Wednesday, July 2, 2008

Ras el Hanout

For those of you who don't know that I started elsewhere - let me tell you that there are several posts on Lavender, Calendula, Flower Essences and Plant Spirit Healing on my original blog. There you find more recipes using Lavender and Calendula as well.

mysteryranch.blogspot.com

And that I have a website where some of my products are available:

www.wisewomenofthewest.com

Today I am giving you a recipe for a blend of herbs and spices called Ras el Hanout.

I start with an explanation of what it is taken from the spice bible, by Jane Lawson. I have started collecting recipes for it and when I travel, bringing home small packs of it, because there is so much variation.

"Roughly translated from Arabic, the Moroccan spice mixture ras el hanout means “top of the shop,” referring to the best spices a merchant has to offer. Perhaps no other spice blend brings out the competitiveness of the souks more than ras el hanout, where it is a badge of honor to make the most sought after combinations.

While there is no strict formula and some recipes can contain up to 50 ingredients including cumin, coriander, turmeric, ginger, cardamom, nutmeg, cinnamon, closes, peppercorns, paprika, saffron, cayenne, cloves, dill seed, fennel, and allspice—exotic variations can include hashish, ash berries, monks pepper, lavender, rose petals and the now illegal aphrodisiac, Spanish fly beetle. While the myriad spices in ras el hanout reflect centuries of trade, war, and culinary osmosis throughout the Arab world, the complex flavors combine in perfect alchemy to give an aromatic, sweet, spicy, warm, and fragrant blend unlike any other.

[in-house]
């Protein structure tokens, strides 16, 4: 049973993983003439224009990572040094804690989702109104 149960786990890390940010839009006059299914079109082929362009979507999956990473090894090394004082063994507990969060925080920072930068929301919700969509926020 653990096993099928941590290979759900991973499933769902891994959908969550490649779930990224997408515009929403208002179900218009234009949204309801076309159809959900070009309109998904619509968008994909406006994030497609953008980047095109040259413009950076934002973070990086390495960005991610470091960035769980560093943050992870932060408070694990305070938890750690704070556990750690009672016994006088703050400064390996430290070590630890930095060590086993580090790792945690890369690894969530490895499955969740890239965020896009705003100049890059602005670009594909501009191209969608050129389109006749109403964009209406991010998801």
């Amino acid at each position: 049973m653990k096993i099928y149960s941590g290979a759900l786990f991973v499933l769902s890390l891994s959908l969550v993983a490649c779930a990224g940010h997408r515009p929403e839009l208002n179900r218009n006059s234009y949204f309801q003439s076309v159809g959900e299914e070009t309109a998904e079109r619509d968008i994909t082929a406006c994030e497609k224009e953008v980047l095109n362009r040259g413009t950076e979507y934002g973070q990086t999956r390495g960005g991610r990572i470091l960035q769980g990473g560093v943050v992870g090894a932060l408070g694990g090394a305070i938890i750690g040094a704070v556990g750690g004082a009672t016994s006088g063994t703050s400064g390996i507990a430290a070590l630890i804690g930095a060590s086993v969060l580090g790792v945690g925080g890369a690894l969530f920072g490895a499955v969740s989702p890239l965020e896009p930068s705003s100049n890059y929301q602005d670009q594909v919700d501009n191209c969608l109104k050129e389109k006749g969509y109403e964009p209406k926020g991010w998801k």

Traditionally the blend is used in Moroccan, Tunisian and Algerian cooking to flavor and color soups and tagines, stirred into couscous or rice, combined with oil and rubbed over meat or poultry as a marinade. On a sweet note, sprinkling of ras el hanout over a salad or oranges, mint and dates makes a sublime and refreshing end to a meal."

Taken from the spice bible by Jane Lawson, p. 422.

I found the following recipe interesting because it includes lavender and rose petals.

Ras el Hanout

1 tsp. black peppercorns
1 tsp. cloves
1 tsp. nigella seeds
1 tsp. allspice berries
1 small piece of mace
1 tsp. ground ginger
2 tsp. coriander seeds
2 tsp. ground cinnamon
1 tsp. dried lavender
Petals of 2 scented rosebuds

Grind all the spices together in a mortar with a pestle, or an electric grinder to form a coarse powder. Toss in the lavender and rose petals. Store in a sealed container in a cool, dark place.

Taken from Moroccan: a culinary journey of discovery, by Ghillie Basan part of Food Lovers Collection

1 comment:

rebecca said...

Hi
If you ever come across herbs that slow the peristaltic action of the intestines or absorb bile salts, could you please let me know? I have half my small intestine (strangulated hernia surgery) and have to take medicines (tincture of opium and some cholesterol thing)I would much prefer to take herbs I hate using drugs but all the research I've done I haven't come across anything that works. Any ideas would be appreciated!
THANKS